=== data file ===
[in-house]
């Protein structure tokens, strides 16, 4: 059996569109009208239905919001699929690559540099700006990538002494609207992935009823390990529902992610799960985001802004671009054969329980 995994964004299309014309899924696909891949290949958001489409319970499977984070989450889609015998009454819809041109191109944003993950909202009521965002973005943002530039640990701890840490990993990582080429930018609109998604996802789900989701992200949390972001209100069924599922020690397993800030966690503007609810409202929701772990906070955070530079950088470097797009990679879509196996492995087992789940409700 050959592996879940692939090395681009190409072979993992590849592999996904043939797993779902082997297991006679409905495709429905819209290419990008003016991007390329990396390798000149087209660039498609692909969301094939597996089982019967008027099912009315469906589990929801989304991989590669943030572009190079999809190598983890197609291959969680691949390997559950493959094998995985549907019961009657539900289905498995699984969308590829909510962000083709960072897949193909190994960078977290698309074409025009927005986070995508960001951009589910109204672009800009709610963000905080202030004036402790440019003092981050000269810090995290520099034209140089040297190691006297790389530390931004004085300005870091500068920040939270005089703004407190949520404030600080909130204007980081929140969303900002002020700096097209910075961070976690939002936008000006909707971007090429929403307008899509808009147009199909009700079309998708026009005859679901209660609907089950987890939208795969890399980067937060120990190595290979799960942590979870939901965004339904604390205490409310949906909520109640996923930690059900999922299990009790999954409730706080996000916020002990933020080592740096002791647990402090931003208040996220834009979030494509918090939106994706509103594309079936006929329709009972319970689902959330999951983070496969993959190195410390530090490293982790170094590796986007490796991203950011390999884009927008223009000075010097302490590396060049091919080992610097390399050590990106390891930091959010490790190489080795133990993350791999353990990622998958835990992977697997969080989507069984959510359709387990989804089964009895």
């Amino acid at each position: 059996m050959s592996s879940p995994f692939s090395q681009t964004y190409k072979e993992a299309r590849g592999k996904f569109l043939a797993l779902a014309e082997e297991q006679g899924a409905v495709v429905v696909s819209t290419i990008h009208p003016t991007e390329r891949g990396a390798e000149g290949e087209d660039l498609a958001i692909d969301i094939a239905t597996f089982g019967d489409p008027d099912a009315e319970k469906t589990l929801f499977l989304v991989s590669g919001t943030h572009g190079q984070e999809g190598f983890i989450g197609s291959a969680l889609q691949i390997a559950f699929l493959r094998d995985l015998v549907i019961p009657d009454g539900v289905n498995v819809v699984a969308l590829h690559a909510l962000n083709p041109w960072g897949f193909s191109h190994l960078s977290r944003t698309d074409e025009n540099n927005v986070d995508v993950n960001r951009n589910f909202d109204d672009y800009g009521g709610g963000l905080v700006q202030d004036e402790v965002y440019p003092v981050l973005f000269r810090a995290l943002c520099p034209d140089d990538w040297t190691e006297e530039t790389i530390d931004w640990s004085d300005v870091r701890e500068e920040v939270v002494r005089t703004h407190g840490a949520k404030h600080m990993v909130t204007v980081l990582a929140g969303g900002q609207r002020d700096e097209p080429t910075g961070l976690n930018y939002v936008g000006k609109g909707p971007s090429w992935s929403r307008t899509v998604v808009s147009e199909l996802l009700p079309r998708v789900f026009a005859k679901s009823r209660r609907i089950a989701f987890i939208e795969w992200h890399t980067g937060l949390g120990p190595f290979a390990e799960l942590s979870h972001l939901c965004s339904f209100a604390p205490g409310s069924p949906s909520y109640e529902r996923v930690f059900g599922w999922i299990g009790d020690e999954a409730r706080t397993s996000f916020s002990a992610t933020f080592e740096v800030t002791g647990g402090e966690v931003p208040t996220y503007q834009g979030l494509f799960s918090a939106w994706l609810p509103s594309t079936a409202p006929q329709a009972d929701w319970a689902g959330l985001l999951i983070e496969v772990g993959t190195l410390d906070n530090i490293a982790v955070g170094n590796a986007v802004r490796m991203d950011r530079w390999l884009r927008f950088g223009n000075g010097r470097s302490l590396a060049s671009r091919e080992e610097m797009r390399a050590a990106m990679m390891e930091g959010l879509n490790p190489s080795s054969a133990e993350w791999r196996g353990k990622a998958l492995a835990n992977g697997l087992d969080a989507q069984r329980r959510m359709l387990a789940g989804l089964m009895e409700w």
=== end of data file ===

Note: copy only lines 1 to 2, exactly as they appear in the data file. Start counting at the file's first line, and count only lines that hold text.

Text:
[in-house]
């Protein structure tokens, strides 16, 4: 059996569109009208239905919001699929690559540099700006990538002494609207992935009823390990529902992610799960985001802004671009054969329980 995994964004299309014309899924696909891949290949958001489409319970499977984070989450889609015998009454819809041109191109944003993950909202009521965002973005943002530039640990701890840490990993990582080429930018609109998604996802789900989701992200949390972001209100069924599922020690397993800030966690503007609810409202929701772990906070955070530079950088470097797009990679879509196996492995087992789940409700 050959592996879940692939090395681009190409072979993992590849592999996904043939797993779902082997297991006679409905495709429905819209290419990008003016991007390329990396390798000149087209660039498609692909969301094939597996089982019967008027099912009315469906589990929801989304991989590669943030572009190079999809190598983890197609291959969680691949390997559950493959094998995985549907019961009657539900289905498995699984969308590829909510962000083709960072897949193909190994960078977290698309074409025009927005986070995508960001951009589910109204672009800009709610963000905080202030004036402790440019003092981050000269810090995290520099034209140089040297190691006297790389530390931004004085300005870091500068920040939270005089703004407190949520404030600080909130204007980081929140969303900002002020700096097209910075961070976690939002936008000006909707971007090429929403307008899509808009147009199909009700079309998708026009005859679901209660609907089950987890939208795969890399980067937060120990190595290979799960942590979870939901965004339904604390205490409310949906909520109640996923930690059900999922299990009790999954409730706080996000916020002990933020080592740096002791647990402090931003208040996220834009979030494509918090939106994706509103594309079936006929329709009972319970689902959330999951983070496969993959190195410390530090490293982790170094590796986007490796991203950011390999884009927008223009000075010097302490590396060049091919080992610097390399050590990106390891930091959010490790190489080795133990993350791999353990990622998958835990992977697997969080989507069984959510359709387990989804089964009895």